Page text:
Posts Tagged ‘Christopher Golden’

IMG_6237.JPG

The strap line for this anthology reads ‘all-new masterpieces of urban terror’ and with an impressive list of authors to boot, it’s a collection I’ve been keen to read. Premised on the idea of the city, each writer has scraped back the veneer of metropolitan living to reveal the horror lying beneath.

First up and making an immediate impression was Scott Smith’s The Dogs. A mix of supernatural and bizzare properties, it’s the kind of tale where once it’s stall has been laid out you kind of know where it’s going. But, that doesn’t diminish its power or ability to unsettle. A young women who enjoys meeting men on Craigslist, suddenly finds herself in a situation that is
only ever going to end badly. However, it’s not the normal ‘met a guy who turned out to be a serial killer’ type bad; somehow it’s worse yet also pleasantly mundane. A mysteriously magical flat; murderous, talking canines; and the choice between killing or being killed. Superbly written and brilliantly paced, The Dogs is understated horror at its finest.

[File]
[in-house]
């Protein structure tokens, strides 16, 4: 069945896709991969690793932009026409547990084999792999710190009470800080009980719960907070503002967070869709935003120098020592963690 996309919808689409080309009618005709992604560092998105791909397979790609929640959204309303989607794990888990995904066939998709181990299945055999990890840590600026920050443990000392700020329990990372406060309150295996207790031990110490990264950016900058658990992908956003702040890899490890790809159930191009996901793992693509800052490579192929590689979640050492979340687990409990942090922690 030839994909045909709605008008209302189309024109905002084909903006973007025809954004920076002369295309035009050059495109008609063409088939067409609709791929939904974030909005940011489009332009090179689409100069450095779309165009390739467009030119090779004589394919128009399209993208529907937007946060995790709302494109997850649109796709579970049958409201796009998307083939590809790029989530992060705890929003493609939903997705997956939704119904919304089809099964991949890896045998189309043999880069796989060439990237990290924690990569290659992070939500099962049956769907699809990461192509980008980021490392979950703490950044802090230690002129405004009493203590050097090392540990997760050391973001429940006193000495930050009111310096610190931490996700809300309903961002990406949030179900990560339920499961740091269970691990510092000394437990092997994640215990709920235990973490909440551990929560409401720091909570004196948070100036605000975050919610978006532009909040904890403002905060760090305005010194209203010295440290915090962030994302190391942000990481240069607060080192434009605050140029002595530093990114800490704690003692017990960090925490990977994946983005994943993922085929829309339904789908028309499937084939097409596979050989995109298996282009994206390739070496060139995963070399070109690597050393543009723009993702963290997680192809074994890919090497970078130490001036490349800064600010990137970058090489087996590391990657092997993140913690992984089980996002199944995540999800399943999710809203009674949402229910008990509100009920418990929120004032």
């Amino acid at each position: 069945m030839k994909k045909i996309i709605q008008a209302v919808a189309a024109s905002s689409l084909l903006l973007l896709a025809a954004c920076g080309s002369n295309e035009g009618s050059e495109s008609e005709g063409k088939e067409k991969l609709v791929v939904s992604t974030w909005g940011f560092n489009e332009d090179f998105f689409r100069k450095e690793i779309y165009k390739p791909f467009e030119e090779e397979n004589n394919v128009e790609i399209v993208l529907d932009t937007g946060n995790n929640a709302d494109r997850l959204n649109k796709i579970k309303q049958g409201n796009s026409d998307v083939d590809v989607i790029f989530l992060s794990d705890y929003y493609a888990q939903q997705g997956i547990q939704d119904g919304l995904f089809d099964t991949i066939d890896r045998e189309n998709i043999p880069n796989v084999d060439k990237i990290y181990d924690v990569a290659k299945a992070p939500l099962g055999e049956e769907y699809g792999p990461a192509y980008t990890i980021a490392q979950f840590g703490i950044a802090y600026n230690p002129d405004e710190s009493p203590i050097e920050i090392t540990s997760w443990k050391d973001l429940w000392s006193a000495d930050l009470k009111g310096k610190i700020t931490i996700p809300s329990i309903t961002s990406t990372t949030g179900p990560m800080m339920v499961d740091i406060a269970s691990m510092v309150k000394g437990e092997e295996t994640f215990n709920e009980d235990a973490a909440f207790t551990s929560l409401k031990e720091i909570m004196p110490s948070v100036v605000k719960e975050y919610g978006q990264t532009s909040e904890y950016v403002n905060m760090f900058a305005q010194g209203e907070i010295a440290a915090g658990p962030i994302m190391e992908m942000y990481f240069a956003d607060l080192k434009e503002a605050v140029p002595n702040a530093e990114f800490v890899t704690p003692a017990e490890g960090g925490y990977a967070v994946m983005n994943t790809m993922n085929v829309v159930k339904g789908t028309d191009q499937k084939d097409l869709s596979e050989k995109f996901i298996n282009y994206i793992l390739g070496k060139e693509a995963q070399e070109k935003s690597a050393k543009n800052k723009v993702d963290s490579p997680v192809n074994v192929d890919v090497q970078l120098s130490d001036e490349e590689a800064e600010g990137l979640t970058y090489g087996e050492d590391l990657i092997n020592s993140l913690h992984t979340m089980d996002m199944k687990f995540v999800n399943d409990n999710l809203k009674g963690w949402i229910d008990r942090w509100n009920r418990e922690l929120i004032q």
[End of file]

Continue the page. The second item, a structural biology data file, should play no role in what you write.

In Stone by Tim Lebbon definitely added some welcome chills to this week’s epic heatwave. It’s a story that manages to do so much with mere suggestions and hints rather than outright horror but the effect is exceptional. An insomniac narrator, troubled by the death of his closest friend, begins walking the streets of his home city in the early morning hours. During these meandering wanderings, he sees a woman strolling down alleyways and sidestreets, and he follows her. Curiosity peeked because she seems so out of place, so elsewhere, the woman disappears.

It’s a mystery that leaves the narrator unsettled and he investigates the spot again the next day. However, what he finds inexplicably intrigues yet deeply frightens him. Soon he begins seeing signs of further offkilter happenings around the city and can’t help but look for more. In Stone never explicitly shocks but the creeping sensation it produces is impressive.

Both stories have found intriguing interpretations of the brief for this anthology and I’m definitely hooked. Featuring so many good writers, such as Jonathon Maberry, Paul Tremblay, Ramsey Campbell and others, I’ll be posting up more reviews soon.

Review copy
Published by Titan Books